April Halprin Wayland said...

CB ~ In fact, my mom and dad named me after the Ogden Nash poem, "Always Marry an April Girl"!

http://www.ogdennash.org/poems/always_marry_an%20_april_girl.htm

Laura & KatsWhiskers ~ I'm partial to that plastic bag image, too! And it does feel like an effortless poem, doesn't it, KatsWhiskers? The mark of a true craftsperson.

Brenda ~ yes, yes as you say: "The poem has that quality of feeling so right, it just had to be written."

Linda B ~ My mentor always said that you want to create a fresh image...Steven sure has!

Liz ~ yes, his form and words feel like wind itself.

Amy ~ We are so lucky to have Janet and Sylvia in our poetry universe! Dayenu indeed.










Heidi Mordhorst said...

This just proves that I--included in the anthology--have not spent enough time with it...I hadn't read this fine piece! It's very timely for a windy time of year, and Steven and all of us benefit from your highlighting this new version. Happy double April!

Steven Withrow said...

Thank you all. I really appreciate your wonderful comments!

Michelle Heidenrich Barnes said...

What an amazing poem, Steven! The imagery and wordplay is fantastic— I'm simply blown away. ;) I will definitely be keeping this as a mentor text for myself. Thank you for sharing it, April!

Violet Nesdoly said...

What a wonderful poem! My son-in-law works on a wind farm in northern B.C. so this poem has special significance. Wind is truly a marvel!

Robyn Hood Black said...

LOVE this post. And all the personalities in it, though I haven't directly met Mr. Franklin, but I think I should like him, too. Thanks for the spotlight on this terrific anthology (I'm lucky to have three poems in it). I shared this volume Thurs. with some students in Georgia, in fact. :0)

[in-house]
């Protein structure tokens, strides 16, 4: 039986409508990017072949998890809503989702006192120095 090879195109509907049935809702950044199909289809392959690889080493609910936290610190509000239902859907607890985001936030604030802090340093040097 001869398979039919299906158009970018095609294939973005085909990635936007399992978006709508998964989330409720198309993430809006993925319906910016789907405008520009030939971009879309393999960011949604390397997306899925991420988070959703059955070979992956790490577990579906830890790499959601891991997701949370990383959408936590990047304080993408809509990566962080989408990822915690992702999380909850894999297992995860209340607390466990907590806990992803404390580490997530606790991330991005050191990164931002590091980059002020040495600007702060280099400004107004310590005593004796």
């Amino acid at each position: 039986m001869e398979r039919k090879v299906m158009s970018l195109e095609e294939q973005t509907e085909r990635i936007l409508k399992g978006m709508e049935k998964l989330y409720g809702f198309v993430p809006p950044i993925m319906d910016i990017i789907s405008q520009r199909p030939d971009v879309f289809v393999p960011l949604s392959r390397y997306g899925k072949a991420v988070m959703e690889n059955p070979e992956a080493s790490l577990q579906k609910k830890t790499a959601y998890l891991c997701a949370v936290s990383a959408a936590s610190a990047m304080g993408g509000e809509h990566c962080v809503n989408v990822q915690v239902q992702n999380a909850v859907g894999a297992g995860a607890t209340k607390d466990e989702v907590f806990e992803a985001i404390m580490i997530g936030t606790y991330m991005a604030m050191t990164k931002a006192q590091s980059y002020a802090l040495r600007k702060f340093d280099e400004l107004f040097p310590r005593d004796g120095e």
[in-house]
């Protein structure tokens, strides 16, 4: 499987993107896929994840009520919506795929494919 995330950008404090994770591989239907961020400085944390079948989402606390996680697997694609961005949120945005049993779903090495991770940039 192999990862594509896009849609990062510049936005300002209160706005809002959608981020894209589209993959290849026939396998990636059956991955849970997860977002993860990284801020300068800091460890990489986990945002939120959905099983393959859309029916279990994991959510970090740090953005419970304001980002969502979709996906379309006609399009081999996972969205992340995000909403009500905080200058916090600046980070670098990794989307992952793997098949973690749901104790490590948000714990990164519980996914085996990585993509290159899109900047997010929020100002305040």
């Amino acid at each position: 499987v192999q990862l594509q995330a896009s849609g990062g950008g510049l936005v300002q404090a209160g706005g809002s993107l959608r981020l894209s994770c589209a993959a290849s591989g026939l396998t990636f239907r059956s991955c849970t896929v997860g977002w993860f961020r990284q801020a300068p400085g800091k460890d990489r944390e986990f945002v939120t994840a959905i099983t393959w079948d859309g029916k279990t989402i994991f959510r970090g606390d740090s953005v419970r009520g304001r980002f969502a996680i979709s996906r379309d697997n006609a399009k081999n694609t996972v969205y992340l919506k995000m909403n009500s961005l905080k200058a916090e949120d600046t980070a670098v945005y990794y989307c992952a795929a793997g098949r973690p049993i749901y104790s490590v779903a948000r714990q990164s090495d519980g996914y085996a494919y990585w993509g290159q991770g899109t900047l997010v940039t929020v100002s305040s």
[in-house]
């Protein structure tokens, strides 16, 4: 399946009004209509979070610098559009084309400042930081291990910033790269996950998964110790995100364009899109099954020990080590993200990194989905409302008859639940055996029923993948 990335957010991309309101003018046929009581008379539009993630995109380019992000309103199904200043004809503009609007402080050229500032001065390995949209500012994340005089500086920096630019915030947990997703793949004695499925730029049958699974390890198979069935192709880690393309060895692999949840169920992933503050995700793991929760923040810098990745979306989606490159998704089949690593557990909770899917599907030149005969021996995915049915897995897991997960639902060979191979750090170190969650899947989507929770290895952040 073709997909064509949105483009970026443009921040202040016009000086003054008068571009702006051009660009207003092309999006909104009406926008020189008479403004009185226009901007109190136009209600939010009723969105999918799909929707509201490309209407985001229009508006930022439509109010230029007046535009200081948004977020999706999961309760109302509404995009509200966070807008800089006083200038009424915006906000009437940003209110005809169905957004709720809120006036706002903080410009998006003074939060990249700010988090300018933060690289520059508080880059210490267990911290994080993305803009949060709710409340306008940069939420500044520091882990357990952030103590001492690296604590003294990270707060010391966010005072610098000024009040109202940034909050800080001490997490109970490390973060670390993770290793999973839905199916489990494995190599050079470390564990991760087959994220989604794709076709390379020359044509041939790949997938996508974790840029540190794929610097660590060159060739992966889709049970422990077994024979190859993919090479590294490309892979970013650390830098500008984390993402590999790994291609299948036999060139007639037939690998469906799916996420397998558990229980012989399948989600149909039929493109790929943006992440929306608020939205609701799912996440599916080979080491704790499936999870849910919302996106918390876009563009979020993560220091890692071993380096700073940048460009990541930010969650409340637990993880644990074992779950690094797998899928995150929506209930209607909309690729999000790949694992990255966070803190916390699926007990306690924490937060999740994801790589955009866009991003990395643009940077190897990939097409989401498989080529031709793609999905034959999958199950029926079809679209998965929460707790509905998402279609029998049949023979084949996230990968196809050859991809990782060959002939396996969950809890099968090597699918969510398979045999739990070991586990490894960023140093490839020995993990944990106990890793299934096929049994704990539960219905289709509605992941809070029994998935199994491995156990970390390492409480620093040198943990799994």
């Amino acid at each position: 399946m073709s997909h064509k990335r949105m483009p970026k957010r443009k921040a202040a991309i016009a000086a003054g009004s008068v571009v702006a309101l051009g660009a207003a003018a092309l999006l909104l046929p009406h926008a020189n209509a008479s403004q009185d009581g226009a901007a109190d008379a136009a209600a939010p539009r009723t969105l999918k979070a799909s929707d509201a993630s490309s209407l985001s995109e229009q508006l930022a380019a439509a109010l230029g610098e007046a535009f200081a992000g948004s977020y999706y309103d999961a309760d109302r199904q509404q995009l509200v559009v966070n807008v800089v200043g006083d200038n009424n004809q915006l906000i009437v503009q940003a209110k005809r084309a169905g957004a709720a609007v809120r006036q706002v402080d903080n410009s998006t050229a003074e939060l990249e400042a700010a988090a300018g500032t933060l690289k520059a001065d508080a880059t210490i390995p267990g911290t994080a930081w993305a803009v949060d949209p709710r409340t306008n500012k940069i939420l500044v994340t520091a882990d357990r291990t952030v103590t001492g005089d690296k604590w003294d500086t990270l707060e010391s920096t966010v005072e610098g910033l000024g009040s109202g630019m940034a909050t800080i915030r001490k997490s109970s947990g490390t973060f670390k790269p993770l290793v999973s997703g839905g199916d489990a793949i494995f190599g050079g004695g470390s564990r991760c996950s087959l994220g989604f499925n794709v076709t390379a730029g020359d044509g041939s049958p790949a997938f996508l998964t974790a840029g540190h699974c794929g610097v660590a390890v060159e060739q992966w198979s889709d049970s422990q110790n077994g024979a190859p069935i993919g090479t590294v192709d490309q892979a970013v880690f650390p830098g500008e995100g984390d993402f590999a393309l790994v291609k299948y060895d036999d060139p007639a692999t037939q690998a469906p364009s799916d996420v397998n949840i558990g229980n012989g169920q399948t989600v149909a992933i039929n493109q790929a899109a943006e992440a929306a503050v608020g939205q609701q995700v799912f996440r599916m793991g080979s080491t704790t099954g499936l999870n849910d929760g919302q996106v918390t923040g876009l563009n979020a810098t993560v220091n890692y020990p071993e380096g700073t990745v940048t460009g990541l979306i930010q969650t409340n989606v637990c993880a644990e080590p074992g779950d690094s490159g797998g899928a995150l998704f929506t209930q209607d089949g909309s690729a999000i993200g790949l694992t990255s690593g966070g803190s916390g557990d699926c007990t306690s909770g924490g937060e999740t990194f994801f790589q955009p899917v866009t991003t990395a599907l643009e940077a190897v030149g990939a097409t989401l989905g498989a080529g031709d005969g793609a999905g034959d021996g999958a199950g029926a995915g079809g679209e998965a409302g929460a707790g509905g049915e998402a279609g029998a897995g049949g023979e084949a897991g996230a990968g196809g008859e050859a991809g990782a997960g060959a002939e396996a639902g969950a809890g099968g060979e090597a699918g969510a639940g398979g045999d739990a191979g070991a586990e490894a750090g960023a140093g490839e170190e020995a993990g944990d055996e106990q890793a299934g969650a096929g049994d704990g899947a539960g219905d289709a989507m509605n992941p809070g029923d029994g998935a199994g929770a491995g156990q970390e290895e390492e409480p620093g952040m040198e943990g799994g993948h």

Echoing praise for Steven's way with words - "shapes a ghost/from a plastic bag" - beautiful.

Janet Wong said...

SO grateful for this wonderful post, April--and all the poets who participated in this project!!!

Sylvia Vardell said...

Happy Poetry Month, April (YOU!), and happy ME to be included in this lovely post. Thank you for YOUR wonderful science poems and for helping us get the word out about this wonderful book. We love how poetry people are exploring science through this book and how science people are loving the surprise of poetry in the science area. Win Win!

readingtothecore said...

I have the teachers edition of the PF Anthology for Science, but will have to order the children's edition. I love the idea of these turbines being the wind's pinwheel! Thanks so much for sharing!

jan godown annino said...

Imagine what a partee it will be if all the talents who contributed to this new anthologee
were collected in one space!
If I were writing a science poem & actually I am it will be on earth science/biodiversity/web of life,
I am so excited for all my friends in this collection & for all the well-known poets whose poetry
I have enjoyed reading so very much.
Launch a weather balloon, spin a turbine!
Stepehn's poem lifts me up - a perfect selection by chance of the lance.

And April - totally a giggle that your parent's named you for the Ogden Nash Poem! A first in the Poetry Friday world, me thinks!!!

Happy National Poetry Month to every reader, writer & especially poem makers.

April Halprin Wayland said...

Heidi ~ I'm relieved to hear that you haven't spent enough time with it--me neither! Is there ever enough time for all the deliciousness in life? *sigh*

Michelle ~ I'm glad you're planning to share this poem. I couldn't help it!

Violet ~ it's interesting to contemplate a wind farm...I wonder what wind seeds look like ~

Thank you, most prolific Robyn!

Janet and Sylvia ~ you said it right: the surprise of poetry + science. That's exactly it!

readingtothecore ~ thank you for reading our posts!

Jan ~ thank you for your comment. The other night, someone read that Odgen Nash poem (Always Marry an April Girl) to a large group. My face was burning :-)






Charles Waters said...

Wow! The combination of April and Steven cannot be denied. WAYLAND and WITHROW POWER!!!!